After analyzing the data and writing each case we found that four components stood out as consistently prominent across all the schools: a broad and deep curriculum designed for all students with little tracking or ability grouping (meaning that most students get the same high quality learning experiences in all classes); a teaching staff with advanced content knowledge; a mission-focused administrative structure with a flattened hierarchy that invited collaboration with and among teachers and students; and supports for underrepresented students, such as advisories with personalized college planning, tutoring or summer research programs on college campuses. In addition, cross-case analyses revealed other important components not on the original list: positive school culture (marked by rituals and traditions that celebrate student accomplishment, teacher innovation, parental commitment and a shared ethos of caring, concern and commitment to helping students learn); dynamic, personalized assessment systems; emphasis on the world of work; and deliberate fostering of learning experiences that develop initiative, self-regulation, persistence and collaboration.

More research is needed. Barbara Means of the Center for Technology in Learning at SRI International and colleagues (I am a co-principal investigator on this study) are conducting a longitudinal study comparing outcomes of ISHSs with those of non-STEM–focused high schools in three states. Early results are encouraging but the study won’t be complete for two years.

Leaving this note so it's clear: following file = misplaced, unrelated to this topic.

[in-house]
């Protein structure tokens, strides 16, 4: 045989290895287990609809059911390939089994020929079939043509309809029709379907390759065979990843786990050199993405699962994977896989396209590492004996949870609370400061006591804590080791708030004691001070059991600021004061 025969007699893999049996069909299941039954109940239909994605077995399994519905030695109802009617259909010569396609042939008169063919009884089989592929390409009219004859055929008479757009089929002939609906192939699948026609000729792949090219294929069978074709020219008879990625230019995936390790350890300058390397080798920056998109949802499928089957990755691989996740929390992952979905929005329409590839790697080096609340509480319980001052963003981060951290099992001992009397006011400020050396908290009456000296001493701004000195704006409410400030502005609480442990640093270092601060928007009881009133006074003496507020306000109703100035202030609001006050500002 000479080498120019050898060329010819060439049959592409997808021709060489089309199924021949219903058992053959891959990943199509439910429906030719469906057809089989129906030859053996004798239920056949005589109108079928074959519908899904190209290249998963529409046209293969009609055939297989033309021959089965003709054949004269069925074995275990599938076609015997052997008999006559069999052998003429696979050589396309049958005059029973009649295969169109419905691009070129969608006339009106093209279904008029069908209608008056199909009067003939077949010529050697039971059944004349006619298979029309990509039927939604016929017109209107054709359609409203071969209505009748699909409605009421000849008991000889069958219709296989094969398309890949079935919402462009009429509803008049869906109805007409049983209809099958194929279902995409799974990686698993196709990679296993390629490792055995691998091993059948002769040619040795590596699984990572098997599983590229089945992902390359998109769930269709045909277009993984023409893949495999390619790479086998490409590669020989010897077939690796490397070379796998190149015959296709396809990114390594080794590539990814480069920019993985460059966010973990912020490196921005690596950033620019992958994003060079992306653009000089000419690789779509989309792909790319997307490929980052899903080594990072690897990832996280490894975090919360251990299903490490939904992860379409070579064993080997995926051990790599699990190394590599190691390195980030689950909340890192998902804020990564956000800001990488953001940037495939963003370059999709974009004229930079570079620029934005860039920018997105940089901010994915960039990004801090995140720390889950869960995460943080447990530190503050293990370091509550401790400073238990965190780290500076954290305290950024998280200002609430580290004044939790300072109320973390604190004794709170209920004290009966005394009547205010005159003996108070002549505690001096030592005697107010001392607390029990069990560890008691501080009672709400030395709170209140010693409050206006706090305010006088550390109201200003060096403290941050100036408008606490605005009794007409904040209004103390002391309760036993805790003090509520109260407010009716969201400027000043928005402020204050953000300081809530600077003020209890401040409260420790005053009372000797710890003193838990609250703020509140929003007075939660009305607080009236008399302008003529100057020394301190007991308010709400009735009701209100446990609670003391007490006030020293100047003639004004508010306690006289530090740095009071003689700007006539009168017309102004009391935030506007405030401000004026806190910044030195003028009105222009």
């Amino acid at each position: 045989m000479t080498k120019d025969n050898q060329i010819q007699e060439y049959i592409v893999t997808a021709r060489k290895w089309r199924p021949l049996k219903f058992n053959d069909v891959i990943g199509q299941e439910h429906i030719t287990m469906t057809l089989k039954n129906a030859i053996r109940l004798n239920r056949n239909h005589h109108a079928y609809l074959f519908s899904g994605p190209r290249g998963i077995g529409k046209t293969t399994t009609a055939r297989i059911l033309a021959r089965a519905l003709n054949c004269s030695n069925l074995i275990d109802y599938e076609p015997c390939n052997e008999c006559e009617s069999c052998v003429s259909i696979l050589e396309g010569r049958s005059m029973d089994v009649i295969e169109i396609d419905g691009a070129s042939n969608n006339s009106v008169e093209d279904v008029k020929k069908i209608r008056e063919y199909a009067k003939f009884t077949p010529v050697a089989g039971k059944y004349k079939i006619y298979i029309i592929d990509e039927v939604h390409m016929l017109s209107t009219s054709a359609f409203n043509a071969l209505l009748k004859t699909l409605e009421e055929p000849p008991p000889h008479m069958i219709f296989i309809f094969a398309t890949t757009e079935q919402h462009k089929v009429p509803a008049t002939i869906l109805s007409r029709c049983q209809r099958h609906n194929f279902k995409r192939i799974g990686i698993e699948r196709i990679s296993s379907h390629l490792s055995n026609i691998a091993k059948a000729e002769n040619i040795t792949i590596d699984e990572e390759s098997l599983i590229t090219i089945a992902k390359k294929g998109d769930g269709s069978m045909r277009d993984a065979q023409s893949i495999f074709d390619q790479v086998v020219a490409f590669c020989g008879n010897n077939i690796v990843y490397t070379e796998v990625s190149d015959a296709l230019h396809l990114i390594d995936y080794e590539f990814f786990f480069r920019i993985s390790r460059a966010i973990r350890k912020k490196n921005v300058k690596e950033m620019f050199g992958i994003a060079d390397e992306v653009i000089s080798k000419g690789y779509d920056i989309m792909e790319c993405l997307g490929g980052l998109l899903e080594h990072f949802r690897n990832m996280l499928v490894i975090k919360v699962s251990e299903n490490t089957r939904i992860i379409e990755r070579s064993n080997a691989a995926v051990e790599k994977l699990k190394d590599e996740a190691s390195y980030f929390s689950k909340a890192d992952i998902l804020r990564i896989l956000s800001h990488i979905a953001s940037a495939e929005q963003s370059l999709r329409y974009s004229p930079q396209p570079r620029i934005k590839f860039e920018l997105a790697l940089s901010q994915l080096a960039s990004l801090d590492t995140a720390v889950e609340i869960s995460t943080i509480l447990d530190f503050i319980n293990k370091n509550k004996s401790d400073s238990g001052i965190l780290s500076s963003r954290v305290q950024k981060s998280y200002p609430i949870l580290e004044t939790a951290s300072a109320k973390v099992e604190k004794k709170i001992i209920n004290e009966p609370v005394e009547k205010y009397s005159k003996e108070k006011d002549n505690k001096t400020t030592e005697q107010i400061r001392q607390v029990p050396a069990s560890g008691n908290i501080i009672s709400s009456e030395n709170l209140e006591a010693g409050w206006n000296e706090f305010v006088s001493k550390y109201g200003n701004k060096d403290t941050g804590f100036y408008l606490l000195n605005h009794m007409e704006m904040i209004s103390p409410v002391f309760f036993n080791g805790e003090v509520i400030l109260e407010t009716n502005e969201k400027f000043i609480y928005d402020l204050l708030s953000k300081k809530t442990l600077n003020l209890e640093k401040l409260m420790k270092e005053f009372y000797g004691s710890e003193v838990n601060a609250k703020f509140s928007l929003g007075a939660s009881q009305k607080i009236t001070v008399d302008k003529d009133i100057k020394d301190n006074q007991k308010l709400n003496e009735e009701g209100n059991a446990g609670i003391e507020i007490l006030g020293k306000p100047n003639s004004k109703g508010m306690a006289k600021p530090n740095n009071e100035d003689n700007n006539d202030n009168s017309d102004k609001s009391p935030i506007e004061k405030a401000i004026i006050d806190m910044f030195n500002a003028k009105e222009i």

STEM-focused high schools are important because they constitute the first U.S. science and mathematics reform that requires whole-school transformation rather than tinkering with peripheral components of an outmoded educational system or serving just a small, select segment of the public school population. The advent of ISHSs is exciting because they not only provide access to students underserved by the current education system but also find ways to support these students in ways that traditional schools often do not. High school students need not just a rigorous course of study to prepare them for college majors but also meaningful encounters with the world of work that can reveal the range of possibilities open to them. They need a clear view of college pathways and how to navigate them, including financial aid. They need firsthand experiences with research and opportunities to interact with professionals in order to develop skills, confidence and social capital. Equally important, the U.S. and other countries need such changes in their systems of education to make opportunities more widely available to all, and change notions about who “does” STEM. In this way we can help solve the twin problems of increasing the number of qualified professionals while shrinking the social mobility and income gaps that threaten to upend our economies and the nature of our social systems.

Exemplar STEM High Schools included in The George Washington University study:

  • Manor New Technology High School; Manor, Texas
  • Wayne School of Engineering; Goldsboro, N.C.
  • Dozier–Libbey Medical High School; Antioch, Calif.
  • Denver School of Science and Technology: Stapleton High School; Denver
  • Urban Science Academy; West Roxbury, Mass.
  • Metro Early College High School; Columbus, Ohio
  • The Gary and Jerri-Ann Jacobs High Tech High; San Diego
  • Chicago High School for Agricultural Sciences; Chicago

Sharon J. Lynch is a professor of curriculum and pedagogy at The George Washington University Graduate School of Education and Human Development.